The Sweetheart Deal Review - A Fight to the Finish

Written and directed by Obie winner Diane Rodriguez, THE SWEETHEART DEAL follows the struggles encountered by the United Farm Workers in the 1960’s and 1970’s seen through the eyes of a pair of journalists who volunteer in the battle for fair treatment of Mexican farm workers. This was a tumultuous time for Cesar Chavez and the UFW, and playwright Rodriguez traces the development of the movement from its earliest days through the eyes of Mac (David DeSantos) and Mari (Ruth Livier), a couple who put their idealism to the test.

Ruth Livier and Linda Lopez - Photo by Grettel Cortes

Rodriguez attempts to leaven this intense and often tragic tale through the inclusion of five new “actos,” or short, commedia del arte inspired satirical skits – a method actually employed in the 1960’s in El Teatro Campesino, or Farm Workers’ Theatre, by activist Luis Valdez. Actos were meant to both educate and entertain and became popular and an inspiration among the simple farmworkers called upon to fight the protracted fight. In THE SWEETHEART DEAL, actos manage to inject humor into the very serious events which history has recorded.

Linda Lopez, David DeSantos, Valente Rodriguez - Photo by Grettel Cortes

Mac and Mari leave the comfort of their middle class home to enter the fray, two volunteers who live the struggle from its inception. They encounter other volunteers, all accepting the toll on their lives as they put their future plans on hold. Meanwhile, the “Bossman” and his minions seem to be winning as they become partners in the conflict with members of the Teamsters Union. It seems that nothing is “below the belt” in this battle.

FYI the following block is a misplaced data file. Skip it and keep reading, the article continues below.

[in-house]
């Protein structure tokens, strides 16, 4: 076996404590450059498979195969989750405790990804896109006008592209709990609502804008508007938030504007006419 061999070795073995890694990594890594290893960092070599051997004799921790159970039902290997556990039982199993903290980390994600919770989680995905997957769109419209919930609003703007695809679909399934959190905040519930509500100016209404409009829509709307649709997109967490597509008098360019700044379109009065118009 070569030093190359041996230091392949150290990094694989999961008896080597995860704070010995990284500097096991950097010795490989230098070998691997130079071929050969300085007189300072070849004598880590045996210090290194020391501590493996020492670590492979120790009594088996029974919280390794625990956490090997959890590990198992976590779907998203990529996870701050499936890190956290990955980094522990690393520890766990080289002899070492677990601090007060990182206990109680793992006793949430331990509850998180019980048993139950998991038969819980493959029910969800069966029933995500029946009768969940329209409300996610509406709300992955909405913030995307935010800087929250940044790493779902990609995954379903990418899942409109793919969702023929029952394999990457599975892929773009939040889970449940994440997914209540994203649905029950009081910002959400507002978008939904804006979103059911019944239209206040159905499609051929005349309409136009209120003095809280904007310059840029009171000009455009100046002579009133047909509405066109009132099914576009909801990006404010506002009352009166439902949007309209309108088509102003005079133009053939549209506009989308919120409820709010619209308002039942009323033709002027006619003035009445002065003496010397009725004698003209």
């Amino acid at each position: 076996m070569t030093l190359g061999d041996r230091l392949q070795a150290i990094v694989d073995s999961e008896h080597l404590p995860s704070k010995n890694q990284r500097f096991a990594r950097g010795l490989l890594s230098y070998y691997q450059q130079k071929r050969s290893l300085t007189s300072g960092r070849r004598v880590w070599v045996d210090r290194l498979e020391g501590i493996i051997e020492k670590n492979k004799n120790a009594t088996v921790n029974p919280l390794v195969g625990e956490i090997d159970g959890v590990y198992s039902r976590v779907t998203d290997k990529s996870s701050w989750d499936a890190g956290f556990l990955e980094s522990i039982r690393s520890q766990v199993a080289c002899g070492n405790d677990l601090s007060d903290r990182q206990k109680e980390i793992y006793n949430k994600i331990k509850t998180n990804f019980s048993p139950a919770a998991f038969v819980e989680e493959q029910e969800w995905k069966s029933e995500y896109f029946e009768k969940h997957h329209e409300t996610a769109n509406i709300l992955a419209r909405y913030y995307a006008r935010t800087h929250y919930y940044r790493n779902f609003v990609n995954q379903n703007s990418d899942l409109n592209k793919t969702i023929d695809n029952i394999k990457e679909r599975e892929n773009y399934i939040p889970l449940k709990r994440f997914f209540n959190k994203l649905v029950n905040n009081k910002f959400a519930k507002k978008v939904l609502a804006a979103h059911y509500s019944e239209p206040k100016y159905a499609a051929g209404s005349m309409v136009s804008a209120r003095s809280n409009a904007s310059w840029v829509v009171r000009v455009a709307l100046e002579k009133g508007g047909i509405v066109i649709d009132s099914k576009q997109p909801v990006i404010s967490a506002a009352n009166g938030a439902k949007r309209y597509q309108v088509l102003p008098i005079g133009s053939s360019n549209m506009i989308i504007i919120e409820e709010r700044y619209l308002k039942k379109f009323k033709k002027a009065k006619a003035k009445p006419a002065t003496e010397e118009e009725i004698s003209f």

Ruth Livier and Linda Lopez - Photo by Grettel Cortes

THE SWEETHEART DEAL hits the highlights of the UFW struggle to gain recognition and – eventually – the changes that they are fighting for. In fact, an underground newspaper was born during the 1960’s – El Malcriado – which served to unite the farmworkers and let them know that low wages, poor working conditions, and the use of dangerous pesticides were all targeted for change.

Peter Wylie, Linda Lopez, Ruth Livier, and Valente Rodriguez - Photo by Grettel Cortes

Before the show, audiences were told that school children were attending theater matinees to see the play. As the story progressed, it became clear and this piece was designed to let kids see how immigrants fought for civil rights and how the present generation has benefitted from past often violent struggles – a message which seems very timely and highly relevant at this time. Despite its good intentions, however, THE SWEETHEART DEAL often edges close to propaganda, a political tract  whose message is focused on what is going on among immigrant groups at this moment. While the message is powerful and meaningful, it was somewhat heavy-handed and may test the boundaries of theater entertainment.

Linda Lopez and Geoffrey Rivas - Photo by Grettel Cortes

Efren Delgadillo’s simple scenic design, combined with the skilled efforts of the entire production team, served to keep the focus on the message behind the production. THE SWEETHEART DEAL is a “semi-documentary” which should prove enlightening to audiences seeking more information about this period of time.

THE SWEETHEART DEAL runs through June 4, 2017, with performances at 11 a.m. (student matinees on May 24 and May 31), at 8 p.m. on Thursdays through Saturdays, and at 3 p.m. on Sundays. The Tom Bradley Theatre is located at the Los Angeles Theatre Center, 514 S. Spring Street, Los Angeles, CA 90013. Tickets range from $22 to $52. For information and reservations, call 866-811-4111 or go online.

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